Tag: Houston Elder Law Attorney

Encourage Your Parents to Meet with a Houston Elder Law Attorney Early to Avoid Serious Complications

Unfortunately, many elderly people wait until they are already experiencing problems to meet with a Houston elder law attorney. The reason this is so tragic is because by then it may be too late to put a plan in place that would help them as they go through the difficult stages of life they will soon experience. Without a plan in place, the family’s life can hit a tailspin when the elderly parent is diagnosed with a serious medical issue. The adult children suddenly become caregivers which can wreak havoc on their own family and the elderly person can be facing sudden changes in living arrangements and everything else they know.

At our offices, we have seen many situations where the family waited too long to get our help. We find that the reasons given for waiting so long vary a bit, but here are a few that are very common.

A slow decline becomes an instant problem.

It is not unusual for older people to become forgetful; they say it is a normal part of aging. It is easy to overlook some of the benign behavior like forgetting birthdays and missing appointments. But, many families do not realize the extent of the elder’s problem until something major happens – like they struggle to find their way home or they forget to turn off the stove. If you see signs of memory problems in your parents, take them to their doctor for a full medical evaluation and get them to a qualified elder law attorney in Houston. The attorney can only help you if the elder is capable of legally signing documents.

The elder fears losing control.

It is really hard to modify the parent-child dynamic. Even as an adult, your parents may still see you as their child who needs them. Other times, it can be difficult for formally independent people to ask for help – especially from their kids. The best way I have found to help here is to simply explain to them that by planning their future now, they are actually staying in control of their future. Planning now means they get to pick their living arrangements, the type of medical care they would like and even the type of intervention they would want at the end. There is really no better way to stay in control of your destiny!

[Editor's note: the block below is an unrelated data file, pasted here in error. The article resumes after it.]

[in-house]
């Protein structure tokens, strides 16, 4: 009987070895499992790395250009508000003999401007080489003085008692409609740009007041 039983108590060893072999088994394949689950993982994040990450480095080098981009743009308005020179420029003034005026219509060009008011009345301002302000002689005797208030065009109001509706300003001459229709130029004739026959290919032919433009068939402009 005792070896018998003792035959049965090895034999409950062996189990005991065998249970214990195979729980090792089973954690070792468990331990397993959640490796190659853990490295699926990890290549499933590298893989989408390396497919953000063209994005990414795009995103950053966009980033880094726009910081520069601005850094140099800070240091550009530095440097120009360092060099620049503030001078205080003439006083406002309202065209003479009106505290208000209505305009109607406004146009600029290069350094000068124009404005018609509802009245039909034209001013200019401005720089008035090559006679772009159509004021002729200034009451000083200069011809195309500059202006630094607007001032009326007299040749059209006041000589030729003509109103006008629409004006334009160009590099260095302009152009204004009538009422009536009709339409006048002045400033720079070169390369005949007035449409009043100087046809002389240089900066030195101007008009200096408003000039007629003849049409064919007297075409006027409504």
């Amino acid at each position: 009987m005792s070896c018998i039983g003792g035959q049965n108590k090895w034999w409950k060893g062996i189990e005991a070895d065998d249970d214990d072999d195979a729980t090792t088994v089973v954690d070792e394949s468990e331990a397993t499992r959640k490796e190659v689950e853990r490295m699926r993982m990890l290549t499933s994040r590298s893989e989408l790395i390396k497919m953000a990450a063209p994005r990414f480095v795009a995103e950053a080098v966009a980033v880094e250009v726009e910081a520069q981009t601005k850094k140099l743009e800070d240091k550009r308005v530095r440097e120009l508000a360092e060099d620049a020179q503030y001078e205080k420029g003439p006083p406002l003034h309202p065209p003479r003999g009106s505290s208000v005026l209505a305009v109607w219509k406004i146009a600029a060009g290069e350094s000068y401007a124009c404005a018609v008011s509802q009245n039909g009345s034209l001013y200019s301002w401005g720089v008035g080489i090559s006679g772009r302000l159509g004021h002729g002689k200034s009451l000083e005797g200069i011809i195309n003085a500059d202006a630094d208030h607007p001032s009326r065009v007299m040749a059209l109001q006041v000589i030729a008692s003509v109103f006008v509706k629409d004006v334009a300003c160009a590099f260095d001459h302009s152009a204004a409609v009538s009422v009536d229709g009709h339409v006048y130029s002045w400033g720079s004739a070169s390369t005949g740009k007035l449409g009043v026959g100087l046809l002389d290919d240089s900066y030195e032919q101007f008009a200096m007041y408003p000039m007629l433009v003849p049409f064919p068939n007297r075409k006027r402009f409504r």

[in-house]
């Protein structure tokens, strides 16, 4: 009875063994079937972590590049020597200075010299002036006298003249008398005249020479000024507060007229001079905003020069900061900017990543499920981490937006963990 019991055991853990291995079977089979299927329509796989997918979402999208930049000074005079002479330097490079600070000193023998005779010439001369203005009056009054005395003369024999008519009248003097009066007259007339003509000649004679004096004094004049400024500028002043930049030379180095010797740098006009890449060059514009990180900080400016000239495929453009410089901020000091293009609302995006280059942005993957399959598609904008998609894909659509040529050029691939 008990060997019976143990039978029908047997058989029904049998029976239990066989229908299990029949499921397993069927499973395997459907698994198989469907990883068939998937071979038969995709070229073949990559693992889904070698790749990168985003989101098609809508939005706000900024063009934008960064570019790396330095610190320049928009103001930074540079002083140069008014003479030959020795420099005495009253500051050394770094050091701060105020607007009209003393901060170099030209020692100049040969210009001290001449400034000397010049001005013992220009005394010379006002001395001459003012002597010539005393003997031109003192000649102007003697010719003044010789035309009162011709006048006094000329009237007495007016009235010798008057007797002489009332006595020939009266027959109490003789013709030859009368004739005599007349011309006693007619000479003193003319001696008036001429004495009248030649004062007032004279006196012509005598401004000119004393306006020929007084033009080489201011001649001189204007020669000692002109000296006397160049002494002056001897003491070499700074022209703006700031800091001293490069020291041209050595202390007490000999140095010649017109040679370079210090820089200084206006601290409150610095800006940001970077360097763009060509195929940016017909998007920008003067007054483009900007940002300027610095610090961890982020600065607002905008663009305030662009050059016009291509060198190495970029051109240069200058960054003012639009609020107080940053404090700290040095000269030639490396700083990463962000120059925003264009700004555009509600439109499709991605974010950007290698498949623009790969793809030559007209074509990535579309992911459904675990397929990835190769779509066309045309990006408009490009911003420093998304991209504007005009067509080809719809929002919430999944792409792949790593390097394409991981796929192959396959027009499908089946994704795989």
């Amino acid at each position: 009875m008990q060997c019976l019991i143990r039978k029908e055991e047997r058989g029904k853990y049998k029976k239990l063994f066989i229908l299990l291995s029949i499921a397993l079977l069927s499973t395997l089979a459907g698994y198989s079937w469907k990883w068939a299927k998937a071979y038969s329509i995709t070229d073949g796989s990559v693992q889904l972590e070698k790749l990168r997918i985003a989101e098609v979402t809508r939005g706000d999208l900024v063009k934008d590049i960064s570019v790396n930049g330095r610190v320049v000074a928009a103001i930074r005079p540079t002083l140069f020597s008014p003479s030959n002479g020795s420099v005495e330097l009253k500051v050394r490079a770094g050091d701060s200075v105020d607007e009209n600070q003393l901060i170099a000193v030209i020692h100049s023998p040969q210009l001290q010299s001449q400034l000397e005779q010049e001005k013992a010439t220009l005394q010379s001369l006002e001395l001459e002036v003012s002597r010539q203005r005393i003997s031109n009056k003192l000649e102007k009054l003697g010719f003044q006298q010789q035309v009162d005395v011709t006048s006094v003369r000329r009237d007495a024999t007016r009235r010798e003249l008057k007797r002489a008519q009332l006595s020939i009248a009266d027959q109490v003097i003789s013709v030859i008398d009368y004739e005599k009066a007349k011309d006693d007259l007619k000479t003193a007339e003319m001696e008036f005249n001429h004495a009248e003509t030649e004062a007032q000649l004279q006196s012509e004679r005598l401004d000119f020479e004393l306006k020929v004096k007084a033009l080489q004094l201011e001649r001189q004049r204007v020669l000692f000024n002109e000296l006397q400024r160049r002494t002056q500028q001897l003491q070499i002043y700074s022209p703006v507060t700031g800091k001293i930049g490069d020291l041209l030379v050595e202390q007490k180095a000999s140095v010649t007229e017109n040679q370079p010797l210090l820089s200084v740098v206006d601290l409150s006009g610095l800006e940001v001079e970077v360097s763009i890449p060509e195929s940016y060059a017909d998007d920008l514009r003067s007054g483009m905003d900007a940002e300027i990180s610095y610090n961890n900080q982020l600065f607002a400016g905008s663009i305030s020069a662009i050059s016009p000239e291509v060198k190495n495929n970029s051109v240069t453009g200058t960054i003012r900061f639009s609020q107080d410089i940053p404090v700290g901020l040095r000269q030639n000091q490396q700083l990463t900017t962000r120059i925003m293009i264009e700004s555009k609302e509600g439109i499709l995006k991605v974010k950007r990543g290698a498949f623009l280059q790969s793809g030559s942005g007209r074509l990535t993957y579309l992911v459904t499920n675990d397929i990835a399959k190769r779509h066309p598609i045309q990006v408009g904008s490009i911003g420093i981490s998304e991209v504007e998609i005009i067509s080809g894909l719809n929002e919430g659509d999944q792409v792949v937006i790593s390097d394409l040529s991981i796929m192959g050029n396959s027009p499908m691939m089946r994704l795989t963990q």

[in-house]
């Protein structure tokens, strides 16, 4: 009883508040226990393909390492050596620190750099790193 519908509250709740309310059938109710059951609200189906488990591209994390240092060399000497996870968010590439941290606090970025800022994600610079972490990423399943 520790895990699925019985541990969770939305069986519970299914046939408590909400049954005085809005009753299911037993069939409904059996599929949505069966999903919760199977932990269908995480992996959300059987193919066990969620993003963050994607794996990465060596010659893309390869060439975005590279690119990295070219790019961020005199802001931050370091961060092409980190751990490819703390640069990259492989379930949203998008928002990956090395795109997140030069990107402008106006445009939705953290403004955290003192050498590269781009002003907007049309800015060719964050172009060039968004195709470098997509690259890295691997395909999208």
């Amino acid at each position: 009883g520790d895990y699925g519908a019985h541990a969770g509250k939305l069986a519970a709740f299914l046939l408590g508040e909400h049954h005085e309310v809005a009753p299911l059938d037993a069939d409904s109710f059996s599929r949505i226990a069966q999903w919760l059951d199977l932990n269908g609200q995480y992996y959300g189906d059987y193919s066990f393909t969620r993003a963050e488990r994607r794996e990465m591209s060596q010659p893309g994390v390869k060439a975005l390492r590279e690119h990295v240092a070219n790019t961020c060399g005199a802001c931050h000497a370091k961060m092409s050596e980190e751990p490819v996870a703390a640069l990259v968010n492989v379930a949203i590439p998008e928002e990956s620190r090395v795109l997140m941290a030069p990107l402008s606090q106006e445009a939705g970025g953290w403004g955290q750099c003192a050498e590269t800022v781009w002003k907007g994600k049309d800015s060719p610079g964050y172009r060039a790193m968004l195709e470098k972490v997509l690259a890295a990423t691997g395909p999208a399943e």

They want to keep their private information private.

Many elderly individuals tend to be very private about their finances. Discussing money with children can be an uncomfortable topic as many in their generation found it improper. Or, they may be embarrassed that their financial situation is not what they wanted it to be. Either way, this is a barrier I encourage you to get past. Not having access to financial information is a great deal of stress on adult children who are suddenly left with incapacitated parents. One way I have worked through this with families is to let the elder know that they can work with a qualified elder law attorney who will keep their information confidential until such time as it is necessary for their designated representative (it may or may not be their child) needs it.

Breaking though these challenges can be very difficult on your own. Our Houston elder attorneys have experience discussing these and other uncomfortable topics and have a great track record of putting families at ease. Do your parents a favor and encourage them to get started. Planning early will give them the opportunity to make their own decisions about the future of their finances. Give us a call today at (281) 218-0880.

Houston Elder Lawyer: Extra VA Benefits Are Available for Wartime Veterans to Help Pay for Long-Term Care

Long-term care is expensive, and many seniors in the Greater Houston area struggle to pay for the costs associated with aging and their declining health.  Fortunately for older veterans that served the country during a period of war, additional tax-free benefits may be available through the VA to help offset their out-of-pocket costs.

This benefit is known as the Aid and Attendance Pension, and it is a 3-tiered tax-free benefit for wartime veterans and their spouses who need financial assistance, or simply need help covering the costs associated with long-term care or un-reimbursed medical expenses.

Aid and Attendance is designed for veterans who need help with performing functions of everyday living including, bathing, feeding, dressing, toileting, etc. The benefit can even be used to pay a family member who oversees or provides the care for their loved-one.